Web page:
U.S.-China tensions have escalated into the realm of movie politics, despite the ongoing global pandemic that has already sent Hollywood reeling.
Sen. Ted Cruz, R-Texas, has doubled down on threats to make American studios decide between federal funding and the Chinese box office through what he calls the Stopping Censorship, Restoring Integrity and Protecting Talkies Act. Late last month, Cruz issued a version of the bill that prohibited studios from using Department of Defense funds for film production if they alter content to suit Chinese censors. On May 21, he went a step further, expanding the bill’s scope to include funding from the whole of the U.S. government.
All foreign films must receive approval from China’s censors before they can be released in mainland theaters, a process that leads to edits, obfuscated translation and even title changes. It’s no secret that Hollywood studios have complied in exchange for access to the world’s second-largest film market. In the upcoming “Top Gun 2,” co-financed by China’s Tencent Pictures, for instance, the flags of Taiwan and Japan have been digitally removed from the back of Tom Cruise’s flight jacket to appease Beijing.
The irony that the sequel to one of the greatest American military recruitment films of all time is toeing China’s line is not lost on Cruz. “What message does it send that Maverick, an American icon, is apparently afraid of the Chinese Communists?” he asked the Senate.
The Script Act asks American companies to give Congress a list of all titles submitted to Chinese authorities for approval in the past decade for review — “Good luck with that,” laughs one top film executive with deep ties to China — but more troubling is its prohibiting studios engaged in co-productions with Chinese companies from accessing government assets.
Chinese regulations require that there is only one version of a finished Chinese film, meaning that the version of a co-produced movie released in the U.S., Europe and elsewhere should be the same as the one censored for Chinese audiences — restrictions that will swiftly take U.S. government support off the table.
The Script Act is the latest in a series of bills from Cruz that seek to decouple the U.S. from Chinese economic interests, and was introduced on the same day the White House issued its own 16-page report outlining a new, more hardline China strategy.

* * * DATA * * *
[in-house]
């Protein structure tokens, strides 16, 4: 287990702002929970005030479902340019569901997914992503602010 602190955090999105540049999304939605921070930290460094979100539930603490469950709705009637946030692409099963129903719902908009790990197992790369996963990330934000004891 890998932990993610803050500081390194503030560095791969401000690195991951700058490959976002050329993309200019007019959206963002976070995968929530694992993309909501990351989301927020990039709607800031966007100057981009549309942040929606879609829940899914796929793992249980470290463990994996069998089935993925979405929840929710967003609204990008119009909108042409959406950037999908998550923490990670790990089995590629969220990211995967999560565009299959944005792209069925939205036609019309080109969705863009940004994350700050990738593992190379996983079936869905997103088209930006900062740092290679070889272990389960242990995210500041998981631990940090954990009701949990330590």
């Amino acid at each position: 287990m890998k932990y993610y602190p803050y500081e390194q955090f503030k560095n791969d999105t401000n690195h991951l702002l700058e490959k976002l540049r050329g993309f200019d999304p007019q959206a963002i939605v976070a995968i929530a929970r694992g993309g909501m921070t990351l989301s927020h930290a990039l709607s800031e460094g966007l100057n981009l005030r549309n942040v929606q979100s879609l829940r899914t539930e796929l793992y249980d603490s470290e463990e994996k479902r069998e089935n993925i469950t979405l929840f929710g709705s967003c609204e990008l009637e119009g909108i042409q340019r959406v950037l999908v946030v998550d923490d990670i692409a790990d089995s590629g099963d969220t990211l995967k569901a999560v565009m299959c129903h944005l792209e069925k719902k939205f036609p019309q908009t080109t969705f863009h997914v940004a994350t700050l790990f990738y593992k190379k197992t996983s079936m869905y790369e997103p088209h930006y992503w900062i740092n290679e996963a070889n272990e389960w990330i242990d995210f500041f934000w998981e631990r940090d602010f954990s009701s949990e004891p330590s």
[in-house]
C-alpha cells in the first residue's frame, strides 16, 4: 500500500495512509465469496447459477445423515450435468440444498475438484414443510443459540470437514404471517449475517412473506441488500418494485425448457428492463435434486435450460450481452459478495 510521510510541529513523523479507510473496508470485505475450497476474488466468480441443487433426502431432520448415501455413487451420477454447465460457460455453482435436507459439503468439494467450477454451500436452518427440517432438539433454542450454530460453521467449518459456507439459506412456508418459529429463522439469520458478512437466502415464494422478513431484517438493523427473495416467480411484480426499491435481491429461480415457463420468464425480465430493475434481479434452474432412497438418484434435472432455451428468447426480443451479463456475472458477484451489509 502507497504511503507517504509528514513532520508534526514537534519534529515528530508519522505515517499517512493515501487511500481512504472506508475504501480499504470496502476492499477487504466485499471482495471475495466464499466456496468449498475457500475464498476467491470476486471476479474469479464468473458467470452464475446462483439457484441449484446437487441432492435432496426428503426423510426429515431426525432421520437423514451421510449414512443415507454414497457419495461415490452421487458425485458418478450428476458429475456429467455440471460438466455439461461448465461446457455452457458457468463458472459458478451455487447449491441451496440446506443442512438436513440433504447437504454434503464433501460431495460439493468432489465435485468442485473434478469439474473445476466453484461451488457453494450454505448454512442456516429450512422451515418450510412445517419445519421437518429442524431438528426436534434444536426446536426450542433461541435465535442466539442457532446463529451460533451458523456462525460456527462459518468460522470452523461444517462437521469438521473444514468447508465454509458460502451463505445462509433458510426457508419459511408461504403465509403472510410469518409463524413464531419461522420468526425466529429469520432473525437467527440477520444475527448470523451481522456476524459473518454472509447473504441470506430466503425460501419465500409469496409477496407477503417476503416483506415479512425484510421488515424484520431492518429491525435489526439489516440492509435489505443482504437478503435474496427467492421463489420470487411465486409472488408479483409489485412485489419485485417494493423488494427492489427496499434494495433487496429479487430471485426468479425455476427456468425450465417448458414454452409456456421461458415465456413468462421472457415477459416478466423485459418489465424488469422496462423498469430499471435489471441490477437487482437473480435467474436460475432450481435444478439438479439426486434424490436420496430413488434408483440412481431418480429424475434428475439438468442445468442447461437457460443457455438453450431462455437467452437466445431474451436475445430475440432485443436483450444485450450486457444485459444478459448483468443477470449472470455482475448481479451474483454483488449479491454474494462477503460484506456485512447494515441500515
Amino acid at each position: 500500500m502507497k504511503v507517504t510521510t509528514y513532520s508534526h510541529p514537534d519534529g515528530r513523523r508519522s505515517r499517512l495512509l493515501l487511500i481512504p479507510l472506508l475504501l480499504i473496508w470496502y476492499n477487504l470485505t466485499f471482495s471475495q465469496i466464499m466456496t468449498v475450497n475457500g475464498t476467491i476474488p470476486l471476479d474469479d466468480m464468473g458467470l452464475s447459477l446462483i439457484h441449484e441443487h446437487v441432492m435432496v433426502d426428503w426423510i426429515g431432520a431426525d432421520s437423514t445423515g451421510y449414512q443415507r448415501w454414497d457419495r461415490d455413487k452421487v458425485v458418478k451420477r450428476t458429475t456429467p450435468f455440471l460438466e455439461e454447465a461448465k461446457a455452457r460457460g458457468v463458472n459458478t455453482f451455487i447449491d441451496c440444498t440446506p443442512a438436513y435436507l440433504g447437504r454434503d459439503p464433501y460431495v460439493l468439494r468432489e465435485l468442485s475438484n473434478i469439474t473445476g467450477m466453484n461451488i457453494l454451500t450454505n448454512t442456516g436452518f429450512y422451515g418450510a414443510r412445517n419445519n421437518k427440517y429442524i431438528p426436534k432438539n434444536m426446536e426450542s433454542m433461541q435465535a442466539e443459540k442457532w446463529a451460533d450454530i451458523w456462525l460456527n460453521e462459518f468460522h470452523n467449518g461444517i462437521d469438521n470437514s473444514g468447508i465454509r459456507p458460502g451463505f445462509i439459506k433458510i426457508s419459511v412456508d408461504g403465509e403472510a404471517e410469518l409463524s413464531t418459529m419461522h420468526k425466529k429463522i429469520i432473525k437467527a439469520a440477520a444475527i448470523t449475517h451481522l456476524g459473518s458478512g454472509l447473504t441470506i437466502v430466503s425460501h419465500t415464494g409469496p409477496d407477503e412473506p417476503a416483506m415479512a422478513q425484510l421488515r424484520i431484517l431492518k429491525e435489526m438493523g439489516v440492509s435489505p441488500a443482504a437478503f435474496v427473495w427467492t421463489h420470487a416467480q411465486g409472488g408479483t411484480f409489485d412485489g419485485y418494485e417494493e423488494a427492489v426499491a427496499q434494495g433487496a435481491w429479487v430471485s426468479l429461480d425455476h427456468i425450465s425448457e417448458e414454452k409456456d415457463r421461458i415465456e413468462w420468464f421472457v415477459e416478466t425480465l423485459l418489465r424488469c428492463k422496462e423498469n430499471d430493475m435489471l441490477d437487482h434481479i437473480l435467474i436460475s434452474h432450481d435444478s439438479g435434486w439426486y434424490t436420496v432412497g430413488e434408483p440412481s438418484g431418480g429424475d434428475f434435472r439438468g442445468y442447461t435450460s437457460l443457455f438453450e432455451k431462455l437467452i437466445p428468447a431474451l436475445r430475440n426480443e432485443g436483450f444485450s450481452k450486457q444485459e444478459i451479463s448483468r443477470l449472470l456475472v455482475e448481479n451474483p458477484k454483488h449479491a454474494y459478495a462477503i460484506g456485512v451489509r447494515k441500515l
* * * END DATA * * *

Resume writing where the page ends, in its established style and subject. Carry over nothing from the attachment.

This is not the first time governmental concern over Chinese influence in the film industry has bubbled to the fore. In 2016, when Chinese conglomerate Wanda was snapping up major American entities like Legendary and AMC, 16 bipartisan members of Congress issued a letter asking the Committee on Foreign Investment in the U.S. to review the influx of Chinese funding pouring into the entertainment sector — to no avail.
Analysts say Cruz’s bill may have been proposed due to CFIUS’ inaction. If passed, it would mean annual hearings on Hollywood censorship. “If they get wind of a studio performing a redaction or changing something obvious, then [the government] gets the chance to hold their feet to the fire,” says senior RAND Corp. policy analyst Sale Lilly.
Industry players on both sides of the Pacific have so far dismissed Cruz’s proposal as unactionable political posturing amid deteriorating U.S.-China relations.
It will be difficult to enforce, as it targets film distribution rather than development. Chinese firms are deeply involved in films they invest in, giving creative notes to ensure content will suit local tastes and regulations from the early script phase on — a closed-door process impossible to regulate.
“What are they going to do, demand copies of each draft of each movie script? Gimme a break!” laughs one veteran exec.
Also, the carrot of government funding is just too remote to entice many takers, most say.
Losing U.S. government support would likely only be a deal breaker for select military-focused titles — like “Top Gun 2” or 2013’s “Lone Survivor” — that bank on the military connections and access to assets like fighter planes for credibility with their target audience.
“If you force Hollywood studios to choose between U.S. government support and Chinese money, of course they will choose the latter. And that means in the future, there will be more movies made with Chinese money and without U.S. government involvement,” notes Philip Fang, a sociologist at Northwestern focused on U.S.-China film cooperation.
Instead, pushing China to abolish its film import quotas — an option already on the table in the ongoing trade-war negotiations — would achieve many of the same aims as Cruz’s legislation without harming U.S. companies.
A 2015 Economic and Security Review Commission report on Hollywood’s censorship for China concluded that lifting the quotas would “hinder Chinese censors’ ability to apply China’s standards to American cinema and manipulate the way American movies are written, shot and marketed.”
“At the end of the day,” says entertainment lawyer Bryan Sullivan, “I think this is a meaningless gesture by Ted Cruz to give himself some sort of platform to criticize China.”
Patrick Frater and Matt Donnelly contributed to this report.